There are a number of questions you should consider asking before you make a commitment of your time, energy and money. Obviously you can make up your own mind about how and what you might do at any session, but….if you want to maintain some control over your time and sanity you may wish to give serious thought now  to the following questions so you are ready with your considered response the day you are asked the inevitable question!

So…what should you consider?

  • What exactly does this group want?

Each group is different and the “one size fits all approach” doesn’t usually work for any presentation, no matter what the topic.

A talk?  A talk is just that. A talk. And a talk can take you in a number of directions with regard to this craft. What do they want to hear more about? The history and evolution of rug hooking in North America? Rug hooking’s rise and near demise in Australia? Do they want to see samples of different types of work and understand how it differs from latch hooking? What? Ask very specific questions so you will know how to focus your talk.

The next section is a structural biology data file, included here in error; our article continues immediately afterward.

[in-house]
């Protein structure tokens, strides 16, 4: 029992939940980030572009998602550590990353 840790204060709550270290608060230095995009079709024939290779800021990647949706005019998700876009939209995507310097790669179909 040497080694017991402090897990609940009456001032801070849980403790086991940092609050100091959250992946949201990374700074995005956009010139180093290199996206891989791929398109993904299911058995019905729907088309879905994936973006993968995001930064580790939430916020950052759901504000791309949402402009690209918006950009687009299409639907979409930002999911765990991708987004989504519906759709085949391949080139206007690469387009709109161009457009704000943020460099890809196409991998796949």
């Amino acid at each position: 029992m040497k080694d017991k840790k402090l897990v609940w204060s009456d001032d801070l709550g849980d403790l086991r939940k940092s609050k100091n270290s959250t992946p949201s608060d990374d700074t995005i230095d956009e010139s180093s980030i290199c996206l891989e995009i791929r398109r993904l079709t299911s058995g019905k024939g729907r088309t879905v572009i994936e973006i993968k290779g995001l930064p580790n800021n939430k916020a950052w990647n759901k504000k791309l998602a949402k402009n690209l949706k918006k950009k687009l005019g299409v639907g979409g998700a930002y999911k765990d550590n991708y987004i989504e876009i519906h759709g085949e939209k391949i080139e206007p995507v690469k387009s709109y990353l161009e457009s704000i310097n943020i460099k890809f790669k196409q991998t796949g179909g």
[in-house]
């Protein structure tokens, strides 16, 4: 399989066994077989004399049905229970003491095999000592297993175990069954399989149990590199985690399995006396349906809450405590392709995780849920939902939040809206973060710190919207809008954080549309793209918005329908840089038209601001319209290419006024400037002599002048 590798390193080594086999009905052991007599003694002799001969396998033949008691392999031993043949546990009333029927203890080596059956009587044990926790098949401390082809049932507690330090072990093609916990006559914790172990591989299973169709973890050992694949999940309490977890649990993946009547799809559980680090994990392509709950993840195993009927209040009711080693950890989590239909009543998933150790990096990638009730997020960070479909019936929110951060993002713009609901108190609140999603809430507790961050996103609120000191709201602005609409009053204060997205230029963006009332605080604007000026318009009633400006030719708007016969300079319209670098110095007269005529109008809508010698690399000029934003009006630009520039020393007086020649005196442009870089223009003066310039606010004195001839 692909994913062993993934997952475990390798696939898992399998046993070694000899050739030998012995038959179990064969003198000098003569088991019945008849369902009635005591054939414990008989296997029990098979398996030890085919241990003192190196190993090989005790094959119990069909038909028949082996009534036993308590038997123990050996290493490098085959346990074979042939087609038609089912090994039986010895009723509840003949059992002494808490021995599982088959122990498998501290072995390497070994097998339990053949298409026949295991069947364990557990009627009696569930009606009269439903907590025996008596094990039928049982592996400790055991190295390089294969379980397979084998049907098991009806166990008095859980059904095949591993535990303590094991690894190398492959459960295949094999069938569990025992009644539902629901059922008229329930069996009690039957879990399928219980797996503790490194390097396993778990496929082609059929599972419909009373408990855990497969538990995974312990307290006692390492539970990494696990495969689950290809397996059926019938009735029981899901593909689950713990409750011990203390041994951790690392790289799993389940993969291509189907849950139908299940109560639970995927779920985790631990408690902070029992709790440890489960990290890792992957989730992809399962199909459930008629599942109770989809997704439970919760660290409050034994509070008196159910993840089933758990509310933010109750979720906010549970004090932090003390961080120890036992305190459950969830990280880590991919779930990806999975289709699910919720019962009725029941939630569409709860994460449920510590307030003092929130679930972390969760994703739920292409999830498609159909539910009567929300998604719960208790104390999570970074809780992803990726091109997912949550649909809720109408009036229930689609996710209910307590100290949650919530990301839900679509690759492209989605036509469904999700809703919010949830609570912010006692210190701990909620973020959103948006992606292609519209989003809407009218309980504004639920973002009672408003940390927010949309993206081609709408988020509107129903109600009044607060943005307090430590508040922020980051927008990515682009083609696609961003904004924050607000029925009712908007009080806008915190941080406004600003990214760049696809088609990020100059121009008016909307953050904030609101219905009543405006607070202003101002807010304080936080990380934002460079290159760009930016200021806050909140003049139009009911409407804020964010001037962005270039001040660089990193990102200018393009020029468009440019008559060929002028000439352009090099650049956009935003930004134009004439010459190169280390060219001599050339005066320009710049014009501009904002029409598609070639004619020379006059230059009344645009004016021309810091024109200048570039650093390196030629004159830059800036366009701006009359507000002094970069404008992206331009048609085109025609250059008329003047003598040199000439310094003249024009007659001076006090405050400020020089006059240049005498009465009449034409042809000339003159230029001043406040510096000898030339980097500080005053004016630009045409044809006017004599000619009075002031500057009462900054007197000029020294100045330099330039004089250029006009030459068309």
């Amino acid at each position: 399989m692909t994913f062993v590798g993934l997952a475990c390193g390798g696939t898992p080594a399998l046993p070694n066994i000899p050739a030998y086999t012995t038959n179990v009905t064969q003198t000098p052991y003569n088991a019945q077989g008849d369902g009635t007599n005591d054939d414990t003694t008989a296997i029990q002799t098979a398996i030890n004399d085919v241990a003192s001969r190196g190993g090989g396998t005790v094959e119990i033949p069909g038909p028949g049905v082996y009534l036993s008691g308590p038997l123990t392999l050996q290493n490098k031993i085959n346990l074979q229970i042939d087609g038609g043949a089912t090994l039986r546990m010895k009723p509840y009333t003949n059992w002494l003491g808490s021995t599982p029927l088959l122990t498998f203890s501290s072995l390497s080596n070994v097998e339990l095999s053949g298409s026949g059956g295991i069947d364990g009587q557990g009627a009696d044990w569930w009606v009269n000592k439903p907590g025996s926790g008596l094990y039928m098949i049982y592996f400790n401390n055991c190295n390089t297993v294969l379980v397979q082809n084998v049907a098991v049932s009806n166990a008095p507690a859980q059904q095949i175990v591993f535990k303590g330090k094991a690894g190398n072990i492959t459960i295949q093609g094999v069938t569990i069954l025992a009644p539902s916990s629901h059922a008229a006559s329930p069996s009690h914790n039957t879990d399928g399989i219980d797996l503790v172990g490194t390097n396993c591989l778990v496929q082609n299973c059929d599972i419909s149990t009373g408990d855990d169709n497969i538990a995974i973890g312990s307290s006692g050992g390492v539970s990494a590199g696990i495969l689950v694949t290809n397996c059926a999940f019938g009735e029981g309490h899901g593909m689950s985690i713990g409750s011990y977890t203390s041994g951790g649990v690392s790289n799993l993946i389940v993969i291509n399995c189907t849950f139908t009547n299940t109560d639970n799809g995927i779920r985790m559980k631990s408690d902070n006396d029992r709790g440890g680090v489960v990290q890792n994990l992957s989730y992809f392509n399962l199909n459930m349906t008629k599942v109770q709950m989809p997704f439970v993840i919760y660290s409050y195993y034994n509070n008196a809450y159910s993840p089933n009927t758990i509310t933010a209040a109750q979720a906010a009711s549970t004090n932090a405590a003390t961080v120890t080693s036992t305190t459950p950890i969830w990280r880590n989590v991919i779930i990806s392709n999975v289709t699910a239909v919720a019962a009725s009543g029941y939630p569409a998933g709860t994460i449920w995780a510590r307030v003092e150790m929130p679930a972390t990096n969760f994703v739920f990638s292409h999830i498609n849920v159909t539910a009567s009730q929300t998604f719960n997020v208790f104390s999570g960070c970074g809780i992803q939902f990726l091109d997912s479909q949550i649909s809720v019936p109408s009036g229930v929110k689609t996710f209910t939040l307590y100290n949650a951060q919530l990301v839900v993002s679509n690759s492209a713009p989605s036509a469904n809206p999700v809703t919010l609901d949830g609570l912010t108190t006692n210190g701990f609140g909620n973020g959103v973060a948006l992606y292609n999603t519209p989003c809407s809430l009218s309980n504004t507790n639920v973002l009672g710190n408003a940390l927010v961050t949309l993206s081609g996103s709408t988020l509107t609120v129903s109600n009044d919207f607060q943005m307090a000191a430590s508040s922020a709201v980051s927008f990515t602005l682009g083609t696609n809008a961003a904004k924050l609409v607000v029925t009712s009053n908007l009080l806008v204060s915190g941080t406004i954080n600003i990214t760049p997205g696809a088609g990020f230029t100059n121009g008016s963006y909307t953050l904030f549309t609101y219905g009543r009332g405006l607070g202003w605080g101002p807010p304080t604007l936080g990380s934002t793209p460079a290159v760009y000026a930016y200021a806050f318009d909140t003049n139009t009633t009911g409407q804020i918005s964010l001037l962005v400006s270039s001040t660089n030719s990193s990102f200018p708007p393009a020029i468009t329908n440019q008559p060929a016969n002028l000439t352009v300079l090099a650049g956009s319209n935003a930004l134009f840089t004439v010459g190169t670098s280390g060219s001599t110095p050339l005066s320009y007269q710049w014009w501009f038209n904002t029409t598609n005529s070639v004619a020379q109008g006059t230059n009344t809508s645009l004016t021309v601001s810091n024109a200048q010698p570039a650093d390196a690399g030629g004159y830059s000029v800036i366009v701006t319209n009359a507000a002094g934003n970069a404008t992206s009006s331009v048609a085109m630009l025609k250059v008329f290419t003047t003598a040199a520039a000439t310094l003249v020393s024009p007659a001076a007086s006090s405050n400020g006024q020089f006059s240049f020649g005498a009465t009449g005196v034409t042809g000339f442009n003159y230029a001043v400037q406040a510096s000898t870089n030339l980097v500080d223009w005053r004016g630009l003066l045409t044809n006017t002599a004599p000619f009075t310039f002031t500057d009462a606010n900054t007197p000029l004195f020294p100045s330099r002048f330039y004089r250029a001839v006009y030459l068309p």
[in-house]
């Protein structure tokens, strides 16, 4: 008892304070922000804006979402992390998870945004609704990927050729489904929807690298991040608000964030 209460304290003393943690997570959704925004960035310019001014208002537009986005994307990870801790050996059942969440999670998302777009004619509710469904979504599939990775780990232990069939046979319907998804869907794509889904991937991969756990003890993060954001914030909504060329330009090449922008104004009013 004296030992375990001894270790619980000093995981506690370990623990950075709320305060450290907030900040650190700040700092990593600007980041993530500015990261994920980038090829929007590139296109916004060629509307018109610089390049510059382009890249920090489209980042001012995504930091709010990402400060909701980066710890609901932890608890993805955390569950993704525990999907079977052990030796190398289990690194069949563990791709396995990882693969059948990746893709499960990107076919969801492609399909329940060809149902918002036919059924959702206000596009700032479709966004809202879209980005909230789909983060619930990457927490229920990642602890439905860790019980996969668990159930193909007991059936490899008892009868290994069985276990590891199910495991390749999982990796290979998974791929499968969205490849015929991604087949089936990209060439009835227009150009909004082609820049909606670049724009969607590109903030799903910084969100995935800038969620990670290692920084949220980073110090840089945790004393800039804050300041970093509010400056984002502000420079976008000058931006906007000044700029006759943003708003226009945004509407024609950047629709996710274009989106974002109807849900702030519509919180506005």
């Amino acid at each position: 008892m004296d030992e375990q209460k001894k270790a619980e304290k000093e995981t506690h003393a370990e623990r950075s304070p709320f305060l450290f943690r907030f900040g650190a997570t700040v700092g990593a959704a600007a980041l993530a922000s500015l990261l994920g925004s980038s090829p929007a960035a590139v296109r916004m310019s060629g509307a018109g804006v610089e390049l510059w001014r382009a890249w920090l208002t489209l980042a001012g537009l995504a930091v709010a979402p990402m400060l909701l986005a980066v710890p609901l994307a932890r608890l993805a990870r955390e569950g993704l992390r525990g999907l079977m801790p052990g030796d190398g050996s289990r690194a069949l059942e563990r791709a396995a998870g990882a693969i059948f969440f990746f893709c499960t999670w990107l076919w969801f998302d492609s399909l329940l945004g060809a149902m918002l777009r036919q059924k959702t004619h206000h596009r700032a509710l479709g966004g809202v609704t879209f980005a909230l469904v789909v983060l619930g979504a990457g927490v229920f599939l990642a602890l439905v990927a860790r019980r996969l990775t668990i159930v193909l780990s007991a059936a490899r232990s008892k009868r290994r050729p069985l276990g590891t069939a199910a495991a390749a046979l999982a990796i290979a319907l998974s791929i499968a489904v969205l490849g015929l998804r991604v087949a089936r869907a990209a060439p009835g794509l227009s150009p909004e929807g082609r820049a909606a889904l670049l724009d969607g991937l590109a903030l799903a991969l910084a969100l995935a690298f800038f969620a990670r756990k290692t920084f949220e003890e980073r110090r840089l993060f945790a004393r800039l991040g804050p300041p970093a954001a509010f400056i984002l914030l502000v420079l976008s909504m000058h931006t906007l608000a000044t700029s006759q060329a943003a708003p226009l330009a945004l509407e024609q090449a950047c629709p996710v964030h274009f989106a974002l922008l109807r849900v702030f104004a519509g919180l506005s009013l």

A demonstration? This is a bit more than a talk and involves elements of “show and tell”. Again, what do they want demonstrated? How the hook used? The prodder? What’s the difference between the two techniques and how are they used? (Historically and in contemporary works). A demonstration is a demonstration not a “hands-on-workshop”.  Depending on the size of the group, you might decide to let them each “have a go” to hook or prod a few stitches but anything more than that and you have entered the world of The Workshop!

Yes…yes…I know it’s hard to “draw the line” when you are doing a demonstration as to how much “extra” you can allow…it’s your call. But…if you have materials ready in advance as part of your “demonstration kit” (You do have a demonstration kit, don’t you?) then you have already set the parameters for your session.